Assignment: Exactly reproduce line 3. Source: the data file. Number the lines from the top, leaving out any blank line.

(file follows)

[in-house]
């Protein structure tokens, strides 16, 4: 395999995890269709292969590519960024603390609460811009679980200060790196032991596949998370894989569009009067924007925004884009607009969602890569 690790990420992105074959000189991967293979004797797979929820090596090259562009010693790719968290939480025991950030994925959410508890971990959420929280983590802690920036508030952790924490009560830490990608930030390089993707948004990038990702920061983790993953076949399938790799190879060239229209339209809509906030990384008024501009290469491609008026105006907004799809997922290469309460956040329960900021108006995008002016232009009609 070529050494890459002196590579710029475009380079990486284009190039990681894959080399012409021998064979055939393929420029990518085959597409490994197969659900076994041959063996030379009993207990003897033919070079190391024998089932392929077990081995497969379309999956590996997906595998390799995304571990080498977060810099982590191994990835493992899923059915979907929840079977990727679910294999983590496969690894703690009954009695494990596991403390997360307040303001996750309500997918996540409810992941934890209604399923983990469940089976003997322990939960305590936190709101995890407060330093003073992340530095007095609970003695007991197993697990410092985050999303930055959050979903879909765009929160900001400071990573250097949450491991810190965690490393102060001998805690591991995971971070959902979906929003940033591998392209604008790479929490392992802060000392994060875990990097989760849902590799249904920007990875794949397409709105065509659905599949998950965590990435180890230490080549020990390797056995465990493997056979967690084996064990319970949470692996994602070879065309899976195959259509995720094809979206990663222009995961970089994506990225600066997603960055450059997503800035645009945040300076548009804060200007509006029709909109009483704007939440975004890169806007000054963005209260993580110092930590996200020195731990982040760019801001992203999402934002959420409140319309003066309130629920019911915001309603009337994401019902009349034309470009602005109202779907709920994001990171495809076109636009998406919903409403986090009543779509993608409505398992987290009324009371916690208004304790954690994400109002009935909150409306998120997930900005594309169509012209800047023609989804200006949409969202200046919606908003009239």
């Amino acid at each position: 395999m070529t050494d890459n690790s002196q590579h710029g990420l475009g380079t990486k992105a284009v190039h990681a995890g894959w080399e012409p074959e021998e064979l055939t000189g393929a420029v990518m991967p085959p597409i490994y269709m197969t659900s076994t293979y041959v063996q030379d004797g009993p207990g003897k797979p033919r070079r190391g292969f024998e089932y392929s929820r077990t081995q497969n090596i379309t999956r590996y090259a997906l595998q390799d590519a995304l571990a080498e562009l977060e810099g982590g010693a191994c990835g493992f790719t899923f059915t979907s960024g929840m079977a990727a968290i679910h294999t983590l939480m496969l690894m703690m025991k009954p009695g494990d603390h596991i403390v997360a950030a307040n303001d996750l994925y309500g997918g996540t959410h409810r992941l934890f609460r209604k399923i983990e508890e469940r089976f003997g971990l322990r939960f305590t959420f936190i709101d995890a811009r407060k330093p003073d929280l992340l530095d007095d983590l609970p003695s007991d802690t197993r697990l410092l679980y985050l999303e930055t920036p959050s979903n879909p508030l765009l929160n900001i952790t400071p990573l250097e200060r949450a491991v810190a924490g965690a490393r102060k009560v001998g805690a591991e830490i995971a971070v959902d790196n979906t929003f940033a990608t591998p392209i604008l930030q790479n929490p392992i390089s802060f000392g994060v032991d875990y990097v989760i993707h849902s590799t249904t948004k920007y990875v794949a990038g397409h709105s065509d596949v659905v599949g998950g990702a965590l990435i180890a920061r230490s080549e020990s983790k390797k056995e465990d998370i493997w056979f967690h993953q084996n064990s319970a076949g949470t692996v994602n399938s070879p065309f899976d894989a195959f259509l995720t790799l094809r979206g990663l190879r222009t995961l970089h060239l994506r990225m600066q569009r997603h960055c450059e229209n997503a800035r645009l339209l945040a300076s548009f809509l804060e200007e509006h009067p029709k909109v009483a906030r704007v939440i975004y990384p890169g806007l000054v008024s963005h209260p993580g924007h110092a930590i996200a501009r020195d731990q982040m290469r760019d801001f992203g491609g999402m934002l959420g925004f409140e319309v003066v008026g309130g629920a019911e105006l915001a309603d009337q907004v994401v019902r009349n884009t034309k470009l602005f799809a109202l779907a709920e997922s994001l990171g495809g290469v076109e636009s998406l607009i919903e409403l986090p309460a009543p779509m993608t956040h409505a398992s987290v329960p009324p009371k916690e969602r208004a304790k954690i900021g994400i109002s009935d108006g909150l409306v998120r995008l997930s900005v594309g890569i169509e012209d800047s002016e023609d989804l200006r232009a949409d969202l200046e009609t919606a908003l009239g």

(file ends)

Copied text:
């Amino acid at each position: 395999m070529t050494d890459n690790s002196q590579h710029g990420l475009g380079t990486k992105a284009v190039h990681a995890g894959w080399e012409p074959e021998e064979l055939t000189g393929a420029v990518m991967p085959p597409i490994y269709m197969t659900s076994t293979y041959v063996q030379d004797g009993p207990g003897k797979p033919r070079r190391g292969f024998e089932y392929s929820r077990t081995q497969n090596i379309t999956r590996y090259a997906l595998q390799d590519a995304l571990a080498e562009l977060e810099g982590g010693a191994c990835g493992f790719t899923f059915t979907s960024g929840m079977a990727a968290i679910h294999t983590l939480m496969l690894m703690m025991k009954p009695g494990d603390h596991i403390v997360a950030a307040n303001d996750l994925y309500g997918g996540t959410h409810r992941l934890f609460r209604k399923i983990e508890e469940r089976f003997g971990l322990r939960f305590t959420f936190i709101d995890a811009r407060k330093p003073d929280l992340l530095d007095d983590l609970p003695s007991d802690t197993r697990l410092l679980y985050l999303e930055t920036p959050s979903n879909p508030l765009l929160n900001i952790t400071p990573l250097e200060r949450a491991v810190a924490g965690a490393r102060k009560v001998g805690a591991e830490i995971a971070v959902d790196n979906t929003f940033a990608t591998p392209i604008l930030q790479n929490p392992i390089s802060f000392g994060v032991d875990y990097v989760i993707h849902s590799t249904t948004k920007y990875v794949a990038g397409h709105s065509d596949v659905v599949g998950g990702a965590l990435i180890a920061r230490s080549e020990s983790k390797k056995e465990d998370i493997w056979f967690h993953q084996n064990s319970a076949g949470t692996v994602n399938s070879p065309f899976d894989a195959f259509l995720t790799l094809r979206g990663l190879r222009t995961l970089h060239l994506r990225m600066q569009r997603h960055c450059e229209n997503a800035r645009l339209l945040a300076s548009f809509l804060e200007e509006h009067p029709k909109v009483a906030r704007v939440i975004y990384p890169g806007l000054v008024s963005h209260p993580g924007h110092a930590i996200a501009r020195d731990q982040m290469r760019d801001f992203g491609g999402m934002l959420g925004f409140e319309v003066v008026g309130g629920a019911e105006l915001a309603d009337q907004v994401v019902r009349n884009t034309k470009l602005f799809a109202l779907a709920e997922s994001l990171g495809g290469v076109e636009s998406l607009i919903e409403l986090p309460a009543p779509m993608t956040h409505a398992s987290v329960p009324p009371k916690e969602r208004a304790k954690i900021g994400i109002s009935d108006g909150l409306v998120r995008l997930s900005v594309g890569i169509e012209d800047s002016e023609d989804l200006r232009a949409d969202l200046e009609t919606a908003l009239g």